WASHINGTON (Reuters) - Interim Iraqi President Ghazi Yawar on Sunday said he had no plans to destroy the Abu Ghraib prison despite an offer by President Bush to tear down the jail where U.S. troops abused inmates.
Asked if he would tear down the prison, Yawar told ABC's "This Week," "No. Why? It's a prison that we spent more than $100 million building."
He acknowledged the prison was a symbol of the repressive regime of former Iraqi President Saddam Hussein, but said it would be unwise and reactionary to destroy all such symbols, given the high cost of rebuilding Iraq.
"We need every single dollar we have in order to rebuild our country instead of demolishing and rebuilding," he said.
Bush last month said the Abu Ghraib prison near Baghdad would be torn down, if the Iraqi government approved, and the United States would fund the construction of a modern, maximum security prison.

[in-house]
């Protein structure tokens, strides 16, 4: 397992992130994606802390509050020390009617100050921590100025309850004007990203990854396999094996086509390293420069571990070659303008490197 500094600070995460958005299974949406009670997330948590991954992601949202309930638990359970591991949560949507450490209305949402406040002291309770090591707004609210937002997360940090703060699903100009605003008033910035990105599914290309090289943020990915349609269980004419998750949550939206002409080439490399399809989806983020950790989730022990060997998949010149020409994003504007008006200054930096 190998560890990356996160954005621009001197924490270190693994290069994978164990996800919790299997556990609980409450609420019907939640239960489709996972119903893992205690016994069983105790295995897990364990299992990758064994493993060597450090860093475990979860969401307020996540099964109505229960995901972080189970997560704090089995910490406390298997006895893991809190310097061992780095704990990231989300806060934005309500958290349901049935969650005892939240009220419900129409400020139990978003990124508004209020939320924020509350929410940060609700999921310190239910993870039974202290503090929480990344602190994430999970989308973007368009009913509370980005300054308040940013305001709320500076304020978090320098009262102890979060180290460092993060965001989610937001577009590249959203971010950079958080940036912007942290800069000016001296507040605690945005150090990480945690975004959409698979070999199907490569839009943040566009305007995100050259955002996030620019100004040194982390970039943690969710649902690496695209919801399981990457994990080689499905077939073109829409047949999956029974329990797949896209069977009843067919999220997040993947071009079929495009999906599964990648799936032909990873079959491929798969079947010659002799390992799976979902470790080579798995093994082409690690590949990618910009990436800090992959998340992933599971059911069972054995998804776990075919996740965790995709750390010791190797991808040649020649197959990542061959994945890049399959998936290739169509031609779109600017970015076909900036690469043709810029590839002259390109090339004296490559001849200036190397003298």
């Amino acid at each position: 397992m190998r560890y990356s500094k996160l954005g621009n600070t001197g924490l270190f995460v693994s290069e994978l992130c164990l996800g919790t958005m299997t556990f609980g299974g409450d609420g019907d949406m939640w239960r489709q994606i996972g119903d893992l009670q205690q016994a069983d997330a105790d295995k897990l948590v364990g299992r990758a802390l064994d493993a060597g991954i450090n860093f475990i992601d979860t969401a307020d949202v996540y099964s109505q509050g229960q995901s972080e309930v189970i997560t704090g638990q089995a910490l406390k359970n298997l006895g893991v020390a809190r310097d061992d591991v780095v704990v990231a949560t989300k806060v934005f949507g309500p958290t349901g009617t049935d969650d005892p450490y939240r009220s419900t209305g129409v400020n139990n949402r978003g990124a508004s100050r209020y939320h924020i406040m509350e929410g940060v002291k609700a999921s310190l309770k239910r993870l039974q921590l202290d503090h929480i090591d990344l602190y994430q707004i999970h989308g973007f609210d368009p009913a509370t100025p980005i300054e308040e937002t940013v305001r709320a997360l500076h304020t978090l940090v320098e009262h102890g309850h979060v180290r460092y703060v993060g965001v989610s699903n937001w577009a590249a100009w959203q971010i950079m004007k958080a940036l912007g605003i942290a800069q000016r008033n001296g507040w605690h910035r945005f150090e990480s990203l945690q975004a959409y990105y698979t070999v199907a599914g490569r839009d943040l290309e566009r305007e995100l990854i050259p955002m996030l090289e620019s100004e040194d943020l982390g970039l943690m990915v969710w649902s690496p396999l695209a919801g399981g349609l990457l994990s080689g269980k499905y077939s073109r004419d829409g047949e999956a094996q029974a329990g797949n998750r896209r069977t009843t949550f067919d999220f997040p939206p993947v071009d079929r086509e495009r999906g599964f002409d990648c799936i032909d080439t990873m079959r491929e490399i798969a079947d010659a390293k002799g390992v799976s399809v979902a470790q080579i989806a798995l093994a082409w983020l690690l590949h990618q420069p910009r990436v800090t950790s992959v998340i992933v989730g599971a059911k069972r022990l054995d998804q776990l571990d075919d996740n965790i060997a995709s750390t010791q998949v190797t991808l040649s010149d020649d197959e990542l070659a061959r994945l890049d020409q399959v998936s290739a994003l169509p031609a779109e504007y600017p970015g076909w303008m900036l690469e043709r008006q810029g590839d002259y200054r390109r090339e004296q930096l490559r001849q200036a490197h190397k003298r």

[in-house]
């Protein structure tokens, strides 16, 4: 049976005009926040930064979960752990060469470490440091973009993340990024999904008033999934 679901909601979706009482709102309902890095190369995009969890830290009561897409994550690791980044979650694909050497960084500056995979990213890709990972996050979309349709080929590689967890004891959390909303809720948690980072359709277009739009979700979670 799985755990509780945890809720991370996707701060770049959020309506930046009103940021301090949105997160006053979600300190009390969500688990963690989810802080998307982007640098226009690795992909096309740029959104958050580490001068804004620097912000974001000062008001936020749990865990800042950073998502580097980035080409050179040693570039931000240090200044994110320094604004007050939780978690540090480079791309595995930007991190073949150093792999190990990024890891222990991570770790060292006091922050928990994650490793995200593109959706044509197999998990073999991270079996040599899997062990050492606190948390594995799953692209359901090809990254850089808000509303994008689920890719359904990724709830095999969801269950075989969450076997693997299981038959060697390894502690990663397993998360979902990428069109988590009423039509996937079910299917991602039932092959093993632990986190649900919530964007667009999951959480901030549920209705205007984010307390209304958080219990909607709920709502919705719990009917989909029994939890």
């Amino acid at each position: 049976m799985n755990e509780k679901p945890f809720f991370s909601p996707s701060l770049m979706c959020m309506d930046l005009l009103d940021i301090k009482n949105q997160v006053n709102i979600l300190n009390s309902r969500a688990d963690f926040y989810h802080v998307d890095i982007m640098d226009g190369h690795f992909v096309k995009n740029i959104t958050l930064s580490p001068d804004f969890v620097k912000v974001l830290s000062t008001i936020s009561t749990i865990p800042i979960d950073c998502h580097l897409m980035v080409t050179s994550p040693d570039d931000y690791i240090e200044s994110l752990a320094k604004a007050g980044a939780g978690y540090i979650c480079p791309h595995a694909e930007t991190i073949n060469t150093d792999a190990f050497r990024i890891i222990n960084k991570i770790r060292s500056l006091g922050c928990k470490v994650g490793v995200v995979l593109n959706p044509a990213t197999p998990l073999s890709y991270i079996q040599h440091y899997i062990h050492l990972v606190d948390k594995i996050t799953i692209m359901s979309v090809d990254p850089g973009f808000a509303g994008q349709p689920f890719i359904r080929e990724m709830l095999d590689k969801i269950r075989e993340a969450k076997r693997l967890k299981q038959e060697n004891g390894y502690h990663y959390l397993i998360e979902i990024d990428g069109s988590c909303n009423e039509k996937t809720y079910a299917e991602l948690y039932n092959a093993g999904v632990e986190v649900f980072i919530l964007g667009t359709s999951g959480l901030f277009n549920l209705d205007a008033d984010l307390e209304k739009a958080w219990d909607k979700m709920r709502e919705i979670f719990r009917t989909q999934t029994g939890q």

Photographs and videotapes of American soldiers sexually and physically abusing and humiliating Iraqi inmates at the prison have seriously undermined U.S. efforts in Iraq.
The Pentagon last week said it would widen a probe into the abuse of Iraqi prisoners to include actions of the top U.S. commander in Iraq, and Defense Secretary Donald Rumsfeld requested that autopsies be conducted when detainees die.
Yawar said the new Iraqi government would assume control over the Abu Ghraib prison when the United States hands over power on June 30. "We have to start taking care of all our entities," he said.